Crossing boundaries: tough for all tech companies - Jeffrey Towson

Jeffrey Towson
Foreign tech firms have a tough time entering the Chinese market, but Chinese tech companies going global have an equally hard time, despite increased financial firepower. Peking University business professor Jeffrey Towson discusses the international development of the tech market at CGTN. Even his mum in California knows now Alibaba's Jack Ma, but it does not mean she uses his products, yet.

CGTN:
A large population used to drive China’s economy through cheap labor. But it is now benefiting the country’s technology in a particular way. 
Jeffrey Towson, professor of investment from Peking University, believes China’s tech giants can beat US companies “fair and square,” both within the domestic market and abroad. 
Supporting his view is the large scale of native tech companies and consumers.
“When a company like Huawei, which has 170,000 employees and 70,000 of them are in R&D, that’s bigger than Cisco (a world leading IT company based in the US), which has 70,000 for the whole company, that’s incredibly difficult to compete with,” Towson said... 
New groups of labor and expertise have also helped China’s tech industry thrive.
“If we talk about gaming, we’d also be talking about artists, people coming from design schools and animation schools, of which there are a lot now. So there's population migration on top of government action – sometimes things just happen,” Towson said.
Let’s now argue against that opinion from The Economist – if the Chinese government drops censorship and restrictions on foreign tech companies, will they win?
More (including two videos) at CGTN.

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Thursday, July 27, 2017

Winners in luxury: property, baijiu and Tesla - Rupert Hoogewerf

Rupert Hoogewerf
Spending on luxury in China went up over 80 percent over the past ten years, reveals the Luxury Consumer Price Index (LCPI). HuRun chief researcher Rupert Hoogewerf points in ECNS at three major winners: property, baijiu and Tesla.

ECNS:
The gauge represents a basket of 116 high-end goods and services, 20 percent of which are imported. It is the 11th of this kind issued by HuRun research institute, which tracks changes among China's high-net-worth individuals.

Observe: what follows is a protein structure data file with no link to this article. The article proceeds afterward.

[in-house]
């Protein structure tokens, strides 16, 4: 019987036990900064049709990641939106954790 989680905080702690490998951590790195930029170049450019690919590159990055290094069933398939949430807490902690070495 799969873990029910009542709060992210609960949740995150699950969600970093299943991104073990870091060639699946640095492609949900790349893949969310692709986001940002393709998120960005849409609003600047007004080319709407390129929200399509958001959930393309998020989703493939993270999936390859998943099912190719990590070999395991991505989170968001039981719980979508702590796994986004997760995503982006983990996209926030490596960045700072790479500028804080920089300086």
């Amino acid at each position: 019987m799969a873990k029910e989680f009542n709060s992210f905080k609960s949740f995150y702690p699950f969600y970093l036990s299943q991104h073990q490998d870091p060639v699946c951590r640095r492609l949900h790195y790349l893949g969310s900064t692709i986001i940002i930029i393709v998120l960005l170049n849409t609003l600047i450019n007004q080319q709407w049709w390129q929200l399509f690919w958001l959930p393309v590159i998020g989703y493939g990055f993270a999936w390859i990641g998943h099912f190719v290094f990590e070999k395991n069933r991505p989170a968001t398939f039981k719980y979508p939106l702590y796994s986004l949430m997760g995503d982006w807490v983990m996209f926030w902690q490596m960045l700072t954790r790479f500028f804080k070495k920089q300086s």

The index compares the price level from June 2016 to June 2017, while noting that the LCPI rose by 3.6 percent so far this year, outpacing a 1.5 percent increase in CPI. 
"What impresses me most this year is the increase in property prices, baijiu (a Chinese alcohol), and Tesla cars, which drive the general luxury consumer price up," said Rupert Hoogewerf, chairman and chief researcher of the institute. 
Of the 11 categories measured by HuRun, luxury housing price led the upward trend, up 16.6 percent from the previous year. And baijiu recorded huge price surge, with Wuliangye, one of China's most famous high-end Baijiu brands, rising as high as 30.5 percent. 
The LCPI report attributed more expensive luxury houses and imports to the depreciation of yuan, as many foreign currencies became stronger, with exchange rate of US dollar against renminbi up 3.6 percent year-on-year as of June 9. 
Gold and diamond maintained momentum, up 9.6 percent and 3.3 percent respectively. And Tesla electric cars increased by 4.5 percent, thank to favorable policies in China to support electric car development, the report noted. 
However, wedding and healthcare markets witnessed a decline for the first time, dropping 3.6 percent and 3.5 percent respectively.
More at ECNS.